January 28th, 2018

Tracinski on Kaur

A friend sent me a link to an article by Robert Tracinski, The Age of Didacticism. It starts off with something that was news to me, that there's a contemporary poet whose first book sold over a million copies. Her name is Rupi Kaur.

I also looked up an article by an NY Times critic, who sort of tiptoes around the topic of her talents, perhaps because she has millions of readers, perhaps because she is a young woman from India and he is an old white man. But I get the impression he doesn't care for her work at all. He pointedly includes this item:

"There's a parody meme on Twitter to break any banal statement or quote into short lower case lines and sign it '- rupi kaur.'"

Tracinski quotes her most famous poem:

if you are not enough for yourself
you will never be enough
for someone else

Tracinski comes right out and says of her works: "They're not really poetry."

I'm of two minds on this. Maybe most of her verse is just banal prose with line breaks. I haven't really read much of any of it. But I have a technical note on the lines above. Bear with me. It's my obsession. But please note that this "most famous" poem almost rhymes and has a lot of aural repetition. Let me move the line breaks just for fun:

if you are not enough
for yourself
you will never be enough
for someone else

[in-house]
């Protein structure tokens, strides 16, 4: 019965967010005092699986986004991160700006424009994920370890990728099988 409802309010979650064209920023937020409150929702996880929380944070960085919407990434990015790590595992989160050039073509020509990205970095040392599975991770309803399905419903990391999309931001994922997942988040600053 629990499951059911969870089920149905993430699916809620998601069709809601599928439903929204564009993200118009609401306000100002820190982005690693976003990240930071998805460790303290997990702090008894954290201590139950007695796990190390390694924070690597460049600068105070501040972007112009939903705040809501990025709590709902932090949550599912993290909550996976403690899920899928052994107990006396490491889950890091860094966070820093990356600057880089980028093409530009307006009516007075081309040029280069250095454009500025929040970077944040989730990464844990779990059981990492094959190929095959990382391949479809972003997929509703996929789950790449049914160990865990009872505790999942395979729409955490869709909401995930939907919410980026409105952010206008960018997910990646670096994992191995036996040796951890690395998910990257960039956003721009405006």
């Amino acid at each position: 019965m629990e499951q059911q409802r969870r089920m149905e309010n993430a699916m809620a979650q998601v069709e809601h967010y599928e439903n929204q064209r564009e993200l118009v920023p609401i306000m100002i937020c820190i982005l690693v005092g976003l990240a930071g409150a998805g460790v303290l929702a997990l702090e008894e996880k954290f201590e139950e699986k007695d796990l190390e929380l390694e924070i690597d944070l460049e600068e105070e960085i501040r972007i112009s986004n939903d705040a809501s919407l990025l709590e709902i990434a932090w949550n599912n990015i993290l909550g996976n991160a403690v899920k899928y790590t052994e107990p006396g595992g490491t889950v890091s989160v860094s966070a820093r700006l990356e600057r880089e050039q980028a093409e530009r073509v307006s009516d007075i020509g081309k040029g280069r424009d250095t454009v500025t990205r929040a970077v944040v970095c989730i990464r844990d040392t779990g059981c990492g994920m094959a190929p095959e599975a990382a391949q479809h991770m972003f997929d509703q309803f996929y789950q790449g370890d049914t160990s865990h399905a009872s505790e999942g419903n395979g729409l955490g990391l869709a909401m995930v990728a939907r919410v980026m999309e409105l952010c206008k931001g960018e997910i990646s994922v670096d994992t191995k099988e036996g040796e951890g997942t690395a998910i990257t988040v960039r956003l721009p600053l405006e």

I point this out only because it's my belief that when a piece of free verse turns out to be popular, it often, also, turns out to be hiding half rhymes and other "sound effects". Anyway, moving on to one of Trancinski's big thoughts:

"In the early 20th Century, highbrow Modern art was born in a frenzy of negation. The big new advances in poetry were the elimination of meter and rhyme. In music, it was the elimination of melody, harmony, and structure. In the visual arts, it was the elimination of realism and technical skill. In literature, you had novels without plots and exciting experiments like Beatniks writing long essays without using any punctuation. The things the Modernists negated were not unnecessary restrictions or dispensable conventions. They were the language through which works of art spoke to their audience. Without that language, art became incomprehensible and quickly disappeared from the public consciousness."

I like his phrase, "a frenzy of negation".
They swept across the arts in highbrow fury,
With urgency that felt apocalyptic.

Suspicious of all clear communication
While posturing as careful judge and jury
Their standards somehow stayed forever cryptic.

Pet Language Peeve: Referring to the Living as Bodies

This quote comes from an NY Times op-ed, by way of Reason magazine:

"Death is the ultimate vulnerability. It is the moment when all of us must confront exactly what so many women have known all too well: You are a body, only a body, and nothing more."

No. You are not a body. Not if you are reading this. You have a body. You have a mind. You have a personality. Sure, they're connected. But they mean different things. And when we speak of something being "only a body"... we are typically talking about a corpse.

I'm not at all sure why women are supposed to have known that people are only bodies. My impression is the opposite.

I find most women distinctly think
That they are more than flesh alone
And are inclined to tightly link
Bodily love with a spiritual tone.